The Defense Department was going to collect and analyze intelligence on terrorism.


[2] See:

[3] See: The Wikipedia entry illustrates some of Hersh’s problems. There are a host of “Special Access Programs.”

[4] On the “black sites,” see:

The Weight of the Past in Iraq

The Americans invaded Iraq in 2003. The Sunni minority, which had traditionally dominated Iraq, didn’t like the invasion or the empowerment of the Shi’a majority, so they fought a guerrilla war against the Americans. Then Al Qaeda in Iraq joined in as allies of the Sunni. Then, Al Qaeda in Iraq sought to foster a civil war between Sunnis and Shi’ites in order to a) make the American position in Iraq unsustainable, and b) punish the Shi’ites for being “in error” about religious truth. Death squads and suicide bombings and car bombings and deaths-by-power-drills abounded.

Then Al Qaeda in Iraq tried to force their Sunni allies to submit to “sharia” (Islamic religious law). The Sunni Iraqis living in Anbar Province didn’t much like this. In 2006 many tribal leaders began to turn against Al Qaeda in Iraq, forming “Awakening Councils.” They sought a truce with and help from the Americans. The Americans responded positively, then General David Petraeus made this a central part of his “surge” strategy in 2007. Awakening Councils spread from Anbar Province into the other areas with large numbers of Sunnis. With the US paying $300 a month and providing equipment to each “volunteer,” there were soon about 80,000 Sunni militia men fighting against Al Qaeda rather than against the Americans. Al Qaeda in Iraq took a savage pounding, while the Sunni component of the insurgency all but disappeared.

American politicians and even many in the media are prone to down-play the role of the “Awakening Councils” in the ending of the insurgency. Instead, they laud “the Surge” of American troops into Iraq. As is so often the case with American political discourse, the reality was different. In 2009 there were about 30 million Iraqis. About 20 million were Shi’ite Arabs; about 5-6 million were Sunni Kurds; and about 5 million were Sunni Arabs. US Army counter-insurgency doctrine held that 20 soldiers per 1,000 people were needed to defeat an insurgency. The US would need 100,000 troops, just to deal with the Sunni Arab part of the country, with many more troops required to garrison the Shi’ite parts. Thus, the “Awakening Councils” and their fighters made possible a radical shift in the balance of forces.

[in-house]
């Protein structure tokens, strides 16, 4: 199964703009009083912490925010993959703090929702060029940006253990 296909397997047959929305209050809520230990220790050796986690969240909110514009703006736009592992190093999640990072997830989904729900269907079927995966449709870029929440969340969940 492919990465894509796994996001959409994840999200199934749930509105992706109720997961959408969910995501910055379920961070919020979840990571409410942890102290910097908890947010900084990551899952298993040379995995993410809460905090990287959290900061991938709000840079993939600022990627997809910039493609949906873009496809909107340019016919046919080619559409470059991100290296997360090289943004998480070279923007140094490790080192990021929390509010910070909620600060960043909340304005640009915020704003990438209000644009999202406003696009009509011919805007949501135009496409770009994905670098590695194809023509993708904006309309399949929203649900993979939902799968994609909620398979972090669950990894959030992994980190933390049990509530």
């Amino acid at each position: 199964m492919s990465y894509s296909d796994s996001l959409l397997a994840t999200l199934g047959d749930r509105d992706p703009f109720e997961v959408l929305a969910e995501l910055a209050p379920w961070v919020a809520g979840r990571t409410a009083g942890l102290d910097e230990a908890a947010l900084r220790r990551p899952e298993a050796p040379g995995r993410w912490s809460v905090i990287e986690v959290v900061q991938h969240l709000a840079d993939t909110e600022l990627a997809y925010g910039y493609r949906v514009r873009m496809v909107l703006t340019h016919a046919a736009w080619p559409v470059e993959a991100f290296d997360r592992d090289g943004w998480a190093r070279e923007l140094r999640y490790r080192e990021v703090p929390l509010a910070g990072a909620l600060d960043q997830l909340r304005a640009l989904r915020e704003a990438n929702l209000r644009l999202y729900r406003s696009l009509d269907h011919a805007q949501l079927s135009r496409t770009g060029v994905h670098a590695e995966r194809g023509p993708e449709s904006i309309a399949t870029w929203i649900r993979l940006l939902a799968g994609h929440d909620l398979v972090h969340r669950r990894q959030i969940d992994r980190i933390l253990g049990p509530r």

What did the future hold for the “Awakening Councils”? One problem is that the Sunnis have multiple hostilities. Al Qaeda had risen to the top of the list in 2007-2008, but next on the list were the Shi’ites and then the US itself. To take one example, the leader of a Baghdad neighborhood “Awakening Council” was a former officer of Saddam Hussein’s Republican Guard. In 2008, he saw the Iraqi government as a pawn of Iran. Another problem was that the Americans hoped to see the councils and their militias integrated into the police and military of the new Iraq. The Shi’ites always opposed this and wanted the militias disbanded as soon as possible. They foresaw a civil war following the American withdrawal. Finally, in the absence of a single strong leader among the Sunnis, the various Awakening Councils fell fall into conflict with one another as they struggled for turf, weapons, American aid, and control of the local economy.

Thus, by early 2008 it was possible to foresee ugly developments. It all depended upon what the Shi’ites did with power once the Americans departed. Now we know.

Putting the pieces back together again isn’t going to be easy. Islam allows “taqiyya” (dissembling) to avoid persecution. Long oppressed by the Sunni minority, the Shi’ites are regarded as habitual dissemblers. How to build trust once again?

“The Sunni Awakening,” The Week, 1 February 2008, p. 9.